Furthermore, the ability to analyze open information, conduct financial investigations or trace money and assets, use formal and informal lines of international cooperation, seek reparations, restore violated rights, or return stolen assets is essential.

I have emphasized the importance of the knowledge and skills of the judiciary, law enforcement agencies, and legal professionals. At the same time, there is also a problem that is often discussed and criticized but cannot be repeated. It's about ethics, morals, and loyalty to vows.

Legislation, ethical and disciplinary rules to be followed by law enforcement officials are approved at reasonable levels. However, it is worrying that due to poor implementation, some officials have been accused of corruption and prosecuted.

It is unfortunate to mention that citizens, civil servants, and researchers who participated in the Integrity Assessment Survey in 2018 and 2019 within the framework of the Anti-Corruption Law, evaluated the legal institutions at a rather unfavorable level.

This survey is the largest national survey on the situation of corruption. The survey is conducted annually by an independent and external organization, involving about 10,000 citizens of 21 provinces and the Capital City.

A significant part of the respondents expressed that they believe that the legal institution is corrupt.

It is crucial to increase the public's confidence in the anti-corruption system by having the officials of the legal organization strictly follow the law, and ethical and disciplinary norms, and be charged in every case of violation. Therefore, we urge you to set a standard that can be an example for society, government institutions, and the people.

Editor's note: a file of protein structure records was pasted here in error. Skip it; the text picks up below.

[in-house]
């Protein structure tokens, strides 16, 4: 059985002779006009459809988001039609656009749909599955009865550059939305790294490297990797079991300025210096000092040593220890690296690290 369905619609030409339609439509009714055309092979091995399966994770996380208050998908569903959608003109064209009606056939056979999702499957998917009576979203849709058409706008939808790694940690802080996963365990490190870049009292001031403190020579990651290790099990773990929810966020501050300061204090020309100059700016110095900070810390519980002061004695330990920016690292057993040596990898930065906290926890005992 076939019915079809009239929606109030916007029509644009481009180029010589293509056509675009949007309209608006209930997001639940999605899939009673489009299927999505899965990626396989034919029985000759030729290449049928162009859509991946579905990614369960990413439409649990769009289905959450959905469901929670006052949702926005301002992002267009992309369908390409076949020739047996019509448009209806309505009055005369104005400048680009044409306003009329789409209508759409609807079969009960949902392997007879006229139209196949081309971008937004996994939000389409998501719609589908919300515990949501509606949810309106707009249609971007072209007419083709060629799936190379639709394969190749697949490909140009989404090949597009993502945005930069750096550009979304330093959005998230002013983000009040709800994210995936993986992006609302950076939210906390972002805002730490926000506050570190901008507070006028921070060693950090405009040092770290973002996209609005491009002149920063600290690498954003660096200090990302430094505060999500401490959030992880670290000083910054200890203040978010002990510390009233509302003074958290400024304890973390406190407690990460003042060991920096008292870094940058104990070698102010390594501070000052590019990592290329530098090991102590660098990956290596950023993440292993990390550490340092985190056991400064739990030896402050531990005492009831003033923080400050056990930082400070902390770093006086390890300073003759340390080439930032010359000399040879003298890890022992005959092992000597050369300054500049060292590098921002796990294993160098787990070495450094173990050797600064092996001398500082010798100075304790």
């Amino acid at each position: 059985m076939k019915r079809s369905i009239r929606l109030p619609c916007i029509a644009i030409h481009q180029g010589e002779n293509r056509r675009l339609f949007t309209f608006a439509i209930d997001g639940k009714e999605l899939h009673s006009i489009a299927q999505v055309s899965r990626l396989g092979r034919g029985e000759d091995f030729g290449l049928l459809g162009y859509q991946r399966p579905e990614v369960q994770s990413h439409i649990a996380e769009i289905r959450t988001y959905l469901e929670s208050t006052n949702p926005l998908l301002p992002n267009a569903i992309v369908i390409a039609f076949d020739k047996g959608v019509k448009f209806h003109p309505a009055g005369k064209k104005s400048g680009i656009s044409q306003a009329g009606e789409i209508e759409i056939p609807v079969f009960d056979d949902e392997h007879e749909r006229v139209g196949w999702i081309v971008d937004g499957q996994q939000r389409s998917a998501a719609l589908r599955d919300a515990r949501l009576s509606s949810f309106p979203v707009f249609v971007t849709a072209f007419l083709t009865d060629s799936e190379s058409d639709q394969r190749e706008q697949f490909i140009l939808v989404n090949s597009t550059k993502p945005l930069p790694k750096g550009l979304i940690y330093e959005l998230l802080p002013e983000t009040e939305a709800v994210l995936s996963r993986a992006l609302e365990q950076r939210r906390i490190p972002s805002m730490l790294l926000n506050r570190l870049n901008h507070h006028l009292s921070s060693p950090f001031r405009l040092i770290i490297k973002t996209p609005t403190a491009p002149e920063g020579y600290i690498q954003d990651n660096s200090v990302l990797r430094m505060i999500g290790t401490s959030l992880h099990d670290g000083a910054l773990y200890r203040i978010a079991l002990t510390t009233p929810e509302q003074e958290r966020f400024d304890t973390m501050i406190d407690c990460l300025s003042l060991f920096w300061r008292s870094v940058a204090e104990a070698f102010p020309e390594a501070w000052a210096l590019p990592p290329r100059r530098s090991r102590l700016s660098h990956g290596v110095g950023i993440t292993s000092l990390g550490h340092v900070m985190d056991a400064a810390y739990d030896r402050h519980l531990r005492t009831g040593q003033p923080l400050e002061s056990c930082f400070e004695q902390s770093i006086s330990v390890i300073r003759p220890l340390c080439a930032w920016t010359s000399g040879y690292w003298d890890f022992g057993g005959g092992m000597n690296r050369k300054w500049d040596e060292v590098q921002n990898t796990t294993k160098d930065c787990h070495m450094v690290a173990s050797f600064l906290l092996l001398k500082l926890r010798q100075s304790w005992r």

It is important to gain the trust of citizens and to turn their attitudes and imaginations in a positive direction in the fight against corruption.

Leaders of courts and legal institutions should always openly express their intolerance of corruption, fight against corruption, and their desire to make the next generation live in a corruption-free society, and lead by practical actions. If we can do this, it will be an important form of our cooperation.

An important part of the system for preventing corruption is the declaration of assets and personal interests by officials and the preliminary declaration of personal interests by persons appointed to public positions.

More than 10,000 officials working in legal organizations submit such declarations. Many types of violations are still found in the review of those declarations.

28.4 percent of the total complaints received by the IAAC in 2020 and 26.5 percent of the complaints received in the first 9 months of 2021 were related to legal institutions. Of these, 57.4 percent were related to corruption crime, and malfeasance, and 7.3 percent were related to conflict of interest.

More than a quarter of applications, complaints, and information about corruption crimes and violations in the country are attributed to legal institutions alone. This fact and the other issues mentioned above indicate that it is time to correct our mistakes, clean up the team, and strive for dignity.

It was mentioned at the beginning of the speech that Mongolia's independence, national security, and social order rest on our shoulders.

If we, who are working to maintain justice, law, and order, lose our principles and forget our oath, it is at least possible to lose our honor, position, and life.

We must always keep in mind that if this situation worsens, the country's independence, national security, and social order will be lost.

I hope that all of you who are participating in this conference will think about these issues seriously, think broadly, and approach them from the ground up.

I would like to express that we will accept the recommendations and conclusions discussed at this conference and implement them in our activities.

Let's make efforts together for "Justice and Development".

Thank you.